Dr. Ziemba discusses post-op quality of life after ureteroscopy


"What we did find was that a preoperative ureteral stent, and when we did semi rigid ureteroscopy initially, seemed to be protective against worse symptoms," says Justin B. Ziemba, MD, MSEd.

In this video, Justin B. Ziemba, MD, MSEd, describes the background and notable findings from the Urology study “Post-Operative Recovery of Quality-of-Life Following Ureteroscopy for Nephrolithiasis: The Impact on Pain Intensity and Interference and the Ability to Participate in Social Roles.” Ziemba is Co-Chair of the UPHS Graduate Medical Education Subcommittee for Quality & Safety in the Clinical Learning Environment and an assistant professor of urology in surgery at the Hospital of the University of Pennsylvania, Philadelphia.


Please describe the background for this study.

Our group has been studying the lived experience of those undergoing surgical intervention for kidney stones for the past several years. Previously, outcomes related to surgical intervention have mostly been focused on our stone-free rate, how much stone we're getting out, which obviously is important. And then other factors: complication rates, revisits to the emergency department, hospital admissions, etc. But this was really a narrowed focus on the recovery and the outcomes that patients were hoping to achieve after their surgery. We know that kidney stone disease is largely a disease that impacts quality of life. And so that really has not been a focus until our group and a few others started looking into this several years ago. And so this is just 1 study that we have been working on in that line of work. And so that really drove us to understand the outcome that we looked at here.

What were some of the notable findings? Were any of them surprising to you and your coauthors?

First, to set a little bit of the context, we utilized the PROMIS system, which is an NIH-developed bank of quality-of-life instruments and questionnaires that were developed several years ago, and have been used in other disease states outside of urology as well within, and so they're really psychometrically robust; they have good validity. And so that's what we had focused on. For this specific study, we looked at pain intensity, which is a measure of that traditional 1 to 10 pain that we think about being at its average or worse. But these other concepts such as pain interference, which is like how is that pain interfering with enjoyment of life activities, or close personal relationships, and then ability to participate in social roles, which is trouble doing all your normal work at home or at work itself, or limitations on family activities. Those were the kinds of instruments and dimensions we looked at here in this study. And for the results specifically, not surprisingly, we saw that right after surgery, there was quite an acute and severe worsening of quality of life, particularly from that day 0 to that day 1 right after surgery. And then that sort of also continued up until about day 7. And then at that 7-day mark, we see a switch or an inflection point where people start to improve. Now, what is most interesting I would say is that the peak for these measures was almost exclusively in that first day, if not, certainly that first week. But people were quite terrible on that first day or 2. Some people did continue to get a little bit worse throughout the course of that week. But like I said, at that 7-day mark, things started to improve substantially. And then if we look out to the end of our study at 30 days, people were doing better than they were preoperatively. The other interesting thing was that we saw an almost four fold improvement in all these measures. So people did significantly worse. and then they improved, like I said, well above their baseline, which is for this instrument, quite substantial to have a four fold increase. That is massively clinically significant, meaning it's really perceptible by the patients. I would say some other interesting findings, that traditionally people have thought were really going to be big impact on quality of life, which is this postoperative ureteral stent. We did some analysis and found that the post operative ureteral stent did not seem to impact these recovery trajectories, which is somewhat interesting. And when we looked at the factors that may be associated with post operative recovery and we looked at the post op day 1 specifically to see if we could identify people who would have severe symptoms, and it turned out that a postoperative stent there, as well as patient demographic factors were not really associated with any of those changes. What we did find was that a preoperative ureteral stent, and when we did semi rigid ureteroscopy initially, seemed to be protective against worse symptoms. And so we theorized that that was probably due to the preoperative ureteral stem being present and changing people's perception of what the recovery was going to be because they already kind of had some of those symptoms entering into the surgery. And then the semi rigid ureteroscopy was like a proxy for a lowercase complexity. And so those things kind of stood out to us and were significant.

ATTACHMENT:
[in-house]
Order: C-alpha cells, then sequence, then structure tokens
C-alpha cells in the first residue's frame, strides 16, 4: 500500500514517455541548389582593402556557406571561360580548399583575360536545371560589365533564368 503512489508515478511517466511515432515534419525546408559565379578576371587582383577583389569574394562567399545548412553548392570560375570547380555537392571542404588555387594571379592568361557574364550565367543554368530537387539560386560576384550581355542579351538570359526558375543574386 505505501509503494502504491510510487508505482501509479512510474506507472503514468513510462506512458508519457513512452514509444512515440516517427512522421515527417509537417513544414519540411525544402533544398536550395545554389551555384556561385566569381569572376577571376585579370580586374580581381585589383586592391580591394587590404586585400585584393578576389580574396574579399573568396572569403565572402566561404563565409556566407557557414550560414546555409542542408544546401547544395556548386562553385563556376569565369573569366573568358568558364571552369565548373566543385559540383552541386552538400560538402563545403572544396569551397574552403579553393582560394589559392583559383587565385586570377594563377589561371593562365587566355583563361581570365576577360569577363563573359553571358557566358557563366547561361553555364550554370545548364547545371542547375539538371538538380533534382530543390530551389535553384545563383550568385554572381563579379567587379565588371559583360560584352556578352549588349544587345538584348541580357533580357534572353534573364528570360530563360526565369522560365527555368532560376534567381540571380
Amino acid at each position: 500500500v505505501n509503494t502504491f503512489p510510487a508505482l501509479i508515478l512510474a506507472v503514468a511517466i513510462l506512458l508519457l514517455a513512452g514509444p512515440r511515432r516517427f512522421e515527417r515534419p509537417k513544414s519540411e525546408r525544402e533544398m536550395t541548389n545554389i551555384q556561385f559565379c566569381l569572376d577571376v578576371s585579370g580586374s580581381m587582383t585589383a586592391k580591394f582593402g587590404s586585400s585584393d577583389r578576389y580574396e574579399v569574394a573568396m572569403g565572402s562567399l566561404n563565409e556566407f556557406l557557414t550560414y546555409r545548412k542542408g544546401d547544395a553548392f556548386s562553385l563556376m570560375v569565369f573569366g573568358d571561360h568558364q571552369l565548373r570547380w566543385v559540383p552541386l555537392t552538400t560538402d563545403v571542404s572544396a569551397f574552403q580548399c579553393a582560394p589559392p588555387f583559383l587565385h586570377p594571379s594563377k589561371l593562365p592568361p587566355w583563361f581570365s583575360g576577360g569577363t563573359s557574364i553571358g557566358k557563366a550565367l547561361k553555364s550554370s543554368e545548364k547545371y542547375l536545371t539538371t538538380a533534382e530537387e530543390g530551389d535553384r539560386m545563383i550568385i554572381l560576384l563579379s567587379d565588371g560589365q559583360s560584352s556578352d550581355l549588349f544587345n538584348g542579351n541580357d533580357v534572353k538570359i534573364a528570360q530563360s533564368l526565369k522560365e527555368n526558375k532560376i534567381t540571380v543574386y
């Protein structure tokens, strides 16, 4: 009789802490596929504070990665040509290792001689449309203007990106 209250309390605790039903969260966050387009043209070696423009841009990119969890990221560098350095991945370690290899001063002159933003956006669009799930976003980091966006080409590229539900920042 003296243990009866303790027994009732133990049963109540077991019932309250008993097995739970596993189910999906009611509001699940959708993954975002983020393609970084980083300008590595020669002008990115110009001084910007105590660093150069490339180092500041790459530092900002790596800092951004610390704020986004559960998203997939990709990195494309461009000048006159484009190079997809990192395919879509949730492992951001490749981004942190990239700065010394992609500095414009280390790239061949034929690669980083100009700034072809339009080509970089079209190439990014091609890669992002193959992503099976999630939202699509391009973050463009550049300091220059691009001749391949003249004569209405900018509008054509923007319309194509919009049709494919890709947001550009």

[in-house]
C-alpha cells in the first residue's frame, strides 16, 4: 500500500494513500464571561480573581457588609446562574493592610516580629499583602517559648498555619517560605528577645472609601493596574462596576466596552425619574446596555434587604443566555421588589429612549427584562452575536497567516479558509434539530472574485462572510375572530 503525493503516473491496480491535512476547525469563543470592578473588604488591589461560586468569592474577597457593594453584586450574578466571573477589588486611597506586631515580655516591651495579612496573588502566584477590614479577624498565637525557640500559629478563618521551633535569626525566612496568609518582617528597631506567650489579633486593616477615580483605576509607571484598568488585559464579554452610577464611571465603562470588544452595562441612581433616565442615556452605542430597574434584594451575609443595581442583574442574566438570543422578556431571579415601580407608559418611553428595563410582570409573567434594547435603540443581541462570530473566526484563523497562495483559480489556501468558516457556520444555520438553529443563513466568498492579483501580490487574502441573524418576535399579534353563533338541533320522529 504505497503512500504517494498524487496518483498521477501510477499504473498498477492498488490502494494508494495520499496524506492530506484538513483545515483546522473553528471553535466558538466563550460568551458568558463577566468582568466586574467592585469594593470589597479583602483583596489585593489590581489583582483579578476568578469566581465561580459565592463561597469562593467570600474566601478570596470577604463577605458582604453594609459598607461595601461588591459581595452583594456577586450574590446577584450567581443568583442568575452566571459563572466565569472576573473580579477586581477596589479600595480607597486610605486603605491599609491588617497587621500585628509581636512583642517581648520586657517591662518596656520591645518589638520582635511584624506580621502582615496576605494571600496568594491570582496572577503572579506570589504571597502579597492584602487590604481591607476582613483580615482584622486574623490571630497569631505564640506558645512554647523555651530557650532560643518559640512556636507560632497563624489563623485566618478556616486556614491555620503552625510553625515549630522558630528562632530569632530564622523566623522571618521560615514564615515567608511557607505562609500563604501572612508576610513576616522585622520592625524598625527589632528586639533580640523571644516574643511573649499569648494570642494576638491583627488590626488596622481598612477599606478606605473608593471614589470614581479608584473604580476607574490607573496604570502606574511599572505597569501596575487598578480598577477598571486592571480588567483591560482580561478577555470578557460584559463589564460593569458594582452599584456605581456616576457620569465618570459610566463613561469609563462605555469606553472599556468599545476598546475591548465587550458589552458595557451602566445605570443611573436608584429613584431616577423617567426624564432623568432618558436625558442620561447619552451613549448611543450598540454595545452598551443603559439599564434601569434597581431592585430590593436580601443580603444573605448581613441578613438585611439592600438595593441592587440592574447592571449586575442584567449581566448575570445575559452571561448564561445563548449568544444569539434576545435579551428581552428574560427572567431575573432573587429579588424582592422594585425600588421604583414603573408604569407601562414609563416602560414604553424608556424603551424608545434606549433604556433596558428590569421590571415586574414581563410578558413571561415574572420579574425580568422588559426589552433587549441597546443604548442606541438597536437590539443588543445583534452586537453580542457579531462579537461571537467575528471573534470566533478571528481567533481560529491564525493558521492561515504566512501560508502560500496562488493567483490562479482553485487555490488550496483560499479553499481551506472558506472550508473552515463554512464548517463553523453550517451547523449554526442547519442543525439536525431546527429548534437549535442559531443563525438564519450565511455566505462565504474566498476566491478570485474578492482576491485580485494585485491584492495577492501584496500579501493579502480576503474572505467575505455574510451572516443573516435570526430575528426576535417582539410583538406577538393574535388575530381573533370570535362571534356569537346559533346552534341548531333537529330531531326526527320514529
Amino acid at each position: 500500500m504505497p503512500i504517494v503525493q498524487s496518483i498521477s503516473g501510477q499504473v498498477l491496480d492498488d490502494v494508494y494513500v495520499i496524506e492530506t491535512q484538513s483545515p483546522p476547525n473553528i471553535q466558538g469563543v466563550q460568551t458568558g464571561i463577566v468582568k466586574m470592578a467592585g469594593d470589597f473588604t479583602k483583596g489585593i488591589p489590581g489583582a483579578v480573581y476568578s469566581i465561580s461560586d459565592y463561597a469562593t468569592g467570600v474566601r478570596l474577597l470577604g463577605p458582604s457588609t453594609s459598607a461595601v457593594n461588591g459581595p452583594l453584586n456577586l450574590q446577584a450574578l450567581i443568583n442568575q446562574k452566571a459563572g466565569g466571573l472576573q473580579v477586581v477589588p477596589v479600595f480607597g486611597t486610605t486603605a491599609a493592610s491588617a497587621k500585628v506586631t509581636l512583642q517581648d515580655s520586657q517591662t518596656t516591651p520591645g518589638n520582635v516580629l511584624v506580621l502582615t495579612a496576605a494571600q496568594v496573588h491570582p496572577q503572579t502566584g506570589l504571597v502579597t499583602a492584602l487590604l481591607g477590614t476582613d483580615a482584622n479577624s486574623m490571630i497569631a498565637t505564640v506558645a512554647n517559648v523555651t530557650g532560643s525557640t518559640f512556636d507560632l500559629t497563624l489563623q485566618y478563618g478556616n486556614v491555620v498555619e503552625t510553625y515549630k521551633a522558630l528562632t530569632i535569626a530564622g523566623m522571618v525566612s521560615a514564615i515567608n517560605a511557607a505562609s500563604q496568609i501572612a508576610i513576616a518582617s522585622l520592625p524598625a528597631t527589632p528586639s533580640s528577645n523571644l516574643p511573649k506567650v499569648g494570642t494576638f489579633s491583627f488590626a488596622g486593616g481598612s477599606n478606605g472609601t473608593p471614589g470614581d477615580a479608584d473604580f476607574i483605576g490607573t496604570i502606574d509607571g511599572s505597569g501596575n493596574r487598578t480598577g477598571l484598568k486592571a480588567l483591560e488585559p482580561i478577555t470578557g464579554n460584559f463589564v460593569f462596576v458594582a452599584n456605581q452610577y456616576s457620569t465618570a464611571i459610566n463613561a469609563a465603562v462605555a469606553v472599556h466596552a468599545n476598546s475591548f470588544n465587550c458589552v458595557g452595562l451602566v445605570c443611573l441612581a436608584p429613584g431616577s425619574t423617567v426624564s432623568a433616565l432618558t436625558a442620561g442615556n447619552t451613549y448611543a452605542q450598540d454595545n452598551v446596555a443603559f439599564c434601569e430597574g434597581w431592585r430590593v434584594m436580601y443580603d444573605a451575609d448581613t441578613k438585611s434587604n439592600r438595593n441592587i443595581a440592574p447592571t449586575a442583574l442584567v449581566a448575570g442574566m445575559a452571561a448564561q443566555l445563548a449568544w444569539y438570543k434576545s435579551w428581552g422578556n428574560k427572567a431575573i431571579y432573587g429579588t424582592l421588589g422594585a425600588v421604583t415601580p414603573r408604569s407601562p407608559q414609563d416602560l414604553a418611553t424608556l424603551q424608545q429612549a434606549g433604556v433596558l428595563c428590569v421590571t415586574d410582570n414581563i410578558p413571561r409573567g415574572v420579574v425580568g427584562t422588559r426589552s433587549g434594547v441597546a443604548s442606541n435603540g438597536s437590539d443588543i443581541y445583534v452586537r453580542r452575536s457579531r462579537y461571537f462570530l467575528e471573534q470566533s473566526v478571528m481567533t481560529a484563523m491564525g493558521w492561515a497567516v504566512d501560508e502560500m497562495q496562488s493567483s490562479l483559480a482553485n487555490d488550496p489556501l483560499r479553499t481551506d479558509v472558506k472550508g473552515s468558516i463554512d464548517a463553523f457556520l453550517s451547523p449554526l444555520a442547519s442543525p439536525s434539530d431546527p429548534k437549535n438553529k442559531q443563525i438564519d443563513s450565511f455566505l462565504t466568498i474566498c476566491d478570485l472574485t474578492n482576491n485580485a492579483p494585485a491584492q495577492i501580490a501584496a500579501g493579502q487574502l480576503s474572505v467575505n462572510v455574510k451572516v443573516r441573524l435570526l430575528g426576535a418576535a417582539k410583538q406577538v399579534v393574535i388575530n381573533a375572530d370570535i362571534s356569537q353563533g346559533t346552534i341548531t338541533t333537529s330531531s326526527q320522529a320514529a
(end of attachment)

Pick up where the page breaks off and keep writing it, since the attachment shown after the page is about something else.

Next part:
This transcription was edited for clarity.

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